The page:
And Moses calls the sacrifice a “service,” which in the Greek is latreia, meaning an act of worship.
So what did the New Testament authors mean to convey by referring to Jesus as the Passover lamb? Not that he was a sacrifice given for sins (they said that, but not by this metaphor). No, the thought is that Jesus separates those who are saved from those who are not. Those who “eat” the body of the Lamb are marked as free from death, whereas those who have no share in the blood of the Lamb will be judged — as will their gods.
When Phillip met the Ethiopian eunuch, we read —
(Act 8:32-33 ESV) 32 Now the passage of the Scripture that he was reading was this: “Like a sheep he was led to the slaughter and like a lamb before its shearer is silent, so he opens not his mouth. 33 In his humiliation justice was denied him. Who can describe his generation? For his life is taken away from the earth.”
This is, of course, taken from Isaiah 53 —
(Isa 53:6-7 ESV) 6 All we like sheep have gone astray; we have turned–every one–to his own way; and the LORD has laid on him the iniquity of us all. 7 He was oppressed, and he was afflicted, yet he opened not his mouth; like a lamb that is led to the slaughter, and like a sheep that before its shearers is silent, so he opened not his mouth.
We are all sheep who’ve gone astray, but Jesus became like us — a sheep. And for us, he was slaughtered.
The NET Bible translators note,
This verse emphasizes the servant’s silent submission. The comparison to a sheep does not necessarily suggest a sacrificial metaphor. Sheep were slaughtered for food as well as for sacrificial rituals, and tevakh need not refer to sacrificial slaughter (see Gen 43:16; Pro 7:22; Pro 9:2; Jer 50:27; note also the use of the related verb in Exo 21:37; Deu 28:31; 1Sa 25:11).
Indeed, the parallel with being sheared makes this appear to be a farming metaphor, not a Levitical sacrifice.
Peter comments on this passage —
(1Pe 2:21-25 ESV) 21 For to this you have been called, because Christ also suffered for you, leaving you an example, so that you might follow in his steps. 22 He committed no sin, neither was deceit found in his mouth. 23 When he was reviled, he did not revile in return; when he suffered, he did not threaten, but continued entrusting himself to him who judges justly.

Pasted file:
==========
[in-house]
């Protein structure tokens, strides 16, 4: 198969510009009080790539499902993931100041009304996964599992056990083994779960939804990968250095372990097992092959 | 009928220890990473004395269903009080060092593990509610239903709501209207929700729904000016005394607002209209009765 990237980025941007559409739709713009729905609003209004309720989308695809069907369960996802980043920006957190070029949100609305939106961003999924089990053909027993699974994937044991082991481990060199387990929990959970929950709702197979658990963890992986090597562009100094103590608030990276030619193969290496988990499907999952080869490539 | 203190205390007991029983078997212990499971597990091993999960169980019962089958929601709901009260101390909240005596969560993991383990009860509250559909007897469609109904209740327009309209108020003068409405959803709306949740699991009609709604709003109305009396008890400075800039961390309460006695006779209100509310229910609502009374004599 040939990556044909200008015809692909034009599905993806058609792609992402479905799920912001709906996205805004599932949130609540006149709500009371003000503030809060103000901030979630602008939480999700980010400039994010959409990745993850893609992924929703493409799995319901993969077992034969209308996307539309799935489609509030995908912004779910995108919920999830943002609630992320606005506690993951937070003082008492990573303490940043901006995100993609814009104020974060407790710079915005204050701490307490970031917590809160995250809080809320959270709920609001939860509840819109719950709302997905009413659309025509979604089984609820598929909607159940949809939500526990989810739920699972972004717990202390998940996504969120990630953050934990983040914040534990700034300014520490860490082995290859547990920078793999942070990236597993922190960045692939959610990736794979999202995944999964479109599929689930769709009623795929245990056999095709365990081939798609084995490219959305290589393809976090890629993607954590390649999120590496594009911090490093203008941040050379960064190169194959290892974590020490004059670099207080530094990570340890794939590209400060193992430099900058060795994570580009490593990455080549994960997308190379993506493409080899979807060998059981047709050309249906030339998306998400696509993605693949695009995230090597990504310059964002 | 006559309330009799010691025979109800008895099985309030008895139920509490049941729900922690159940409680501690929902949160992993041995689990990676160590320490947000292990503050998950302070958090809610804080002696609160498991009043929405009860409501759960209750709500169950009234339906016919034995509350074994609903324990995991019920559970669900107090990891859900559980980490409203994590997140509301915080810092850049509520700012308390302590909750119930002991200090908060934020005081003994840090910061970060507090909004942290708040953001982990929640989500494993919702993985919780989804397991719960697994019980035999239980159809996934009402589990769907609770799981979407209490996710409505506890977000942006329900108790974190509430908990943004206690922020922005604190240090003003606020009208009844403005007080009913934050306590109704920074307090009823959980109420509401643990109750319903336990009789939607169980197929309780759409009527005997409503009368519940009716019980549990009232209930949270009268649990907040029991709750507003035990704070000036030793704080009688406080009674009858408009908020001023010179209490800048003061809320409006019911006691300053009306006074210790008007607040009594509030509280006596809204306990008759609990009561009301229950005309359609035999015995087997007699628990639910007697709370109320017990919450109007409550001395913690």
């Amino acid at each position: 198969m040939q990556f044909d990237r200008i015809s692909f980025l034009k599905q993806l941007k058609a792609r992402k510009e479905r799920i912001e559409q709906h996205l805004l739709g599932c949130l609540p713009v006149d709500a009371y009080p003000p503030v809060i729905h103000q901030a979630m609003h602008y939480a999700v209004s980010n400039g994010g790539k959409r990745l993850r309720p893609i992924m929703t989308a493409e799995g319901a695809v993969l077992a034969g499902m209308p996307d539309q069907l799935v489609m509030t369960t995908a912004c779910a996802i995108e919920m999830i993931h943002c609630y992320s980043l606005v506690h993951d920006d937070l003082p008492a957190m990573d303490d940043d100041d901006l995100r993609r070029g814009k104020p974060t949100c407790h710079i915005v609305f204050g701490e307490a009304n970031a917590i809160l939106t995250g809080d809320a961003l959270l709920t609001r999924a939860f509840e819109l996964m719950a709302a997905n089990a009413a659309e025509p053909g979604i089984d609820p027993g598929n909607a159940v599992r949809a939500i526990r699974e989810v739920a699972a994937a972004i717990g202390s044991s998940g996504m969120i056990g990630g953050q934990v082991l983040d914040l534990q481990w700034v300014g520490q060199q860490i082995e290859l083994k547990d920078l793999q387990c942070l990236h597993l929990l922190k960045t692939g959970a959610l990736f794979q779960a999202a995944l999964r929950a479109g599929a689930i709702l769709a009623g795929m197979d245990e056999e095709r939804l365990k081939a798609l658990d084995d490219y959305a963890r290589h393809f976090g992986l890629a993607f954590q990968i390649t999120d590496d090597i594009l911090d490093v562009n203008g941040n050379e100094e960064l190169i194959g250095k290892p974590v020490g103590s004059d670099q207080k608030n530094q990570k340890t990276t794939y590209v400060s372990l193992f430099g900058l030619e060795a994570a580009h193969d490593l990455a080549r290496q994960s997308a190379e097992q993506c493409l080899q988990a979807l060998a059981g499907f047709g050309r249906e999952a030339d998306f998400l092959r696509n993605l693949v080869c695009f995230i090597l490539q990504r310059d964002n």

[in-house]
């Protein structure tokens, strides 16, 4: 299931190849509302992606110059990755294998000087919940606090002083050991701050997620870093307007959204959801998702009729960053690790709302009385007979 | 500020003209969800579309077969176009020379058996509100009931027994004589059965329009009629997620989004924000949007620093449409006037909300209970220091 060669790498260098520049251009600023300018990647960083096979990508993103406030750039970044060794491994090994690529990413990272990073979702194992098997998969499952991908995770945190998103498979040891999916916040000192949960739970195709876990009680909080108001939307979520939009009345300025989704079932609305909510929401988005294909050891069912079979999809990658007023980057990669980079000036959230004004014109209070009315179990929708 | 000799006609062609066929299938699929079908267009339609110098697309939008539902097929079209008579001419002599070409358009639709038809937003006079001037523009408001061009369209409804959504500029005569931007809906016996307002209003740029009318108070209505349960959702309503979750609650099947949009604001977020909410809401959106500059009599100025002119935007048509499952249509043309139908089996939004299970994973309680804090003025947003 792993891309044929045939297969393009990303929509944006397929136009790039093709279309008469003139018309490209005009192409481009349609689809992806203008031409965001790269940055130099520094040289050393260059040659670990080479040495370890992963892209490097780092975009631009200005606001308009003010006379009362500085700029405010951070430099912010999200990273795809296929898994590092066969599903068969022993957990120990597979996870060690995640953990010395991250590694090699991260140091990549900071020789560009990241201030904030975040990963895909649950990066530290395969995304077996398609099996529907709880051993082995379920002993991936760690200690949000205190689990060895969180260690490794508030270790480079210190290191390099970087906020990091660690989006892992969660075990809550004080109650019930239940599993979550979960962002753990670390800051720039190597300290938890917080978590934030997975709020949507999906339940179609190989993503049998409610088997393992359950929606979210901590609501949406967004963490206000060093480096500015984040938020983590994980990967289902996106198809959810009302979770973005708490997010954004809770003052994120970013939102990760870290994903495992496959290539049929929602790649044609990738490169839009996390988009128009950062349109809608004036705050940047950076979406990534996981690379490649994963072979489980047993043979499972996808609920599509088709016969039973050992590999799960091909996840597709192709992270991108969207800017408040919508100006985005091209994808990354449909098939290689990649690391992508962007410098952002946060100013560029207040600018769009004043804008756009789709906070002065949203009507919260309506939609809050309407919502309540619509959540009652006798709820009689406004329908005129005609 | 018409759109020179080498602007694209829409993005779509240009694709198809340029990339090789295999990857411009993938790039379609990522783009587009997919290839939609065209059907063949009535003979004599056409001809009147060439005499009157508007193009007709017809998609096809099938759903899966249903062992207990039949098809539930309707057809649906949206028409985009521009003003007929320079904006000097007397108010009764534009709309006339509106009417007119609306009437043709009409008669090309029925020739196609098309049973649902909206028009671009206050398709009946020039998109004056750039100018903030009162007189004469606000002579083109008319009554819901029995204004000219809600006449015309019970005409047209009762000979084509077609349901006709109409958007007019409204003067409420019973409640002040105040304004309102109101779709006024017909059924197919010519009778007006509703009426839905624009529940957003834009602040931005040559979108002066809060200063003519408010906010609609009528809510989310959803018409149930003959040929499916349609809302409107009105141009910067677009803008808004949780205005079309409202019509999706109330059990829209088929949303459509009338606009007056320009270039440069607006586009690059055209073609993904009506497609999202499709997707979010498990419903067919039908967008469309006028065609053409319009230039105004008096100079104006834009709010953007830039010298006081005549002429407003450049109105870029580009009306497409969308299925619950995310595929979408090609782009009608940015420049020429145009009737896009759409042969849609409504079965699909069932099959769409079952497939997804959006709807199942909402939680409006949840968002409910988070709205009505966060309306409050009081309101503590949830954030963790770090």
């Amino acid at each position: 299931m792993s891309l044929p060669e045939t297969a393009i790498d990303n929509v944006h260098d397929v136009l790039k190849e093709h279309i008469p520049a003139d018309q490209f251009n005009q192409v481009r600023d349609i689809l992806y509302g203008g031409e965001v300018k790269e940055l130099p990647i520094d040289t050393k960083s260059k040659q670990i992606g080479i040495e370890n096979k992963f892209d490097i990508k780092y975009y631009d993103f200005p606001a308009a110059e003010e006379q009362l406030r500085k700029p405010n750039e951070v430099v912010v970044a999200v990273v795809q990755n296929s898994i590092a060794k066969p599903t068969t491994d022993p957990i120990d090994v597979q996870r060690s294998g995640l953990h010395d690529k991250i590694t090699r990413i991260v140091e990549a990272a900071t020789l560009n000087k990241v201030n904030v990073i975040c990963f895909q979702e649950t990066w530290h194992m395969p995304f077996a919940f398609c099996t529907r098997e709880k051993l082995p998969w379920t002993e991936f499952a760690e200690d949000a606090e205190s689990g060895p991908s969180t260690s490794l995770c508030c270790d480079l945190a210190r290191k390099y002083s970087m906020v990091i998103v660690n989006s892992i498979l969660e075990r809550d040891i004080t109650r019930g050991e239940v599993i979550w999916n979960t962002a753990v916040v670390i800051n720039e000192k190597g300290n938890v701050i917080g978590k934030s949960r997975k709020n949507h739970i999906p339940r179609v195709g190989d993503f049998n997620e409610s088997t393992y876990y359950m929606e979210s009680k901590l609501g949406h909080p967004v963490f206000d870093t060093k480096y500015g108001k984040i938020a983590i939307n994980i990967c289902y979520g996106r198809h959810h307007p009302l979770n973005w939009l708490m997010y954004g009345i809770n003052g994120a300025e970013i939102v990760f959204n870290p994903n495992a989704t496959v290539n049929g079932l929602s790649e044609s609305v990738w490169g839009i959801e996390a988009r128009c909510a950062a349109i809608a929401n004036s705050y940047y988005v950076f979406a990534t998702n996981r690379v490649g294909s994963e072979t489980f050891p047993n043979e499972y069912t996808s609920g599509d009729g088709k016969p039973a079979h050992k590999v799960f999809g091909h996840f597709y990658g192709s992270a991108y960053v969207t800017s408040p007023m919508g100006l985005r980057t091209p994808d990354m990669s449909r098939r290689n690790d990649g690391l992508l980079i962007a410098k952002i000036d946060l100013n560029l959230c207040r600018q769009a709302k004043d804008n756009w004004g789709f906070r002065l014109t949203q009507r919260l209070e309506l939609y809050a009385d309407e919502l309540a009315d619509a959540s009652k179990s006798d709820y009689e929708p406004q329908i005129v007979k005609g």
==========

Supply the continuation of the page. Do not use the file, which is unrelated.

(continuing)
24 He himself bore our sins in his body on the tree, that we might die to sin and live to righteousness. By his wounds you have been healed. 25 For you were straying like sheep, but have now returned to the Shepherd and Overseer of your souls.
In this passage, Jesus’ death on the cross is held up as an example of how to meet suffering and death. Of course, it’s also true that Jesus “bore our sins in his body.” He went to the cross because of our sins. But this is not a propitiation passage. There is nothing here about requiting God’s wrath.
Odd, isn’t it? I mean, I’ve always assumed that “Lamb of God” refers to the sacrifices of lambs under the Levitical system.
Now, there are New Testament references to the cross as a “sacrifice,” and we’ve already considered the most obvious ones in the Hebrews. My point isn’t that Jesus wasn’t a sacrifice on the cross. He was.
But “sacrifice” carries a much wider range of meaning in Hebrew than in English. In English, to sacrifice is to give something up — either as an offering to a deity or out of love for someone else. I “sacrifice” for my children by staying up late to tend to their illnesses.
The Passover sense of “sacrifice,” however, is not an offering to God in the sense of giving something up. The family eats the lamb — a delicacy in a society where common people might eat meat only once a week. This “sacrifice” was a luxury!
No, this meal is most like a thanks offering — a meal eaten to give thanks to God, with a portion shared with the priests on behalf of God, as though God were eating there with the worshiper.
Thus, the image seems to be that God’s people, by eating symbolically with God, are marked as God’s own and thereby kept safe. This is not so much as a sacrifice as a sign and — later — a remembrance.
And all this tells us something else about the Lord’s Supper that’s maybe new to the readers. The Lord’s Supper is also a meal eaten to mark God’s people as saved by the blood of the Lamb. It separates the saved from the lost — and the absence of the mark condemns the false gods of those who do not participate in the meal.
You see, I think our focus on Jesus as sacrifice has blinded us to other lessons. Having a narrow, forensic, courtroom view of the atonement means we often don’t even notice what else God is teaching us through the scriptures about the cross.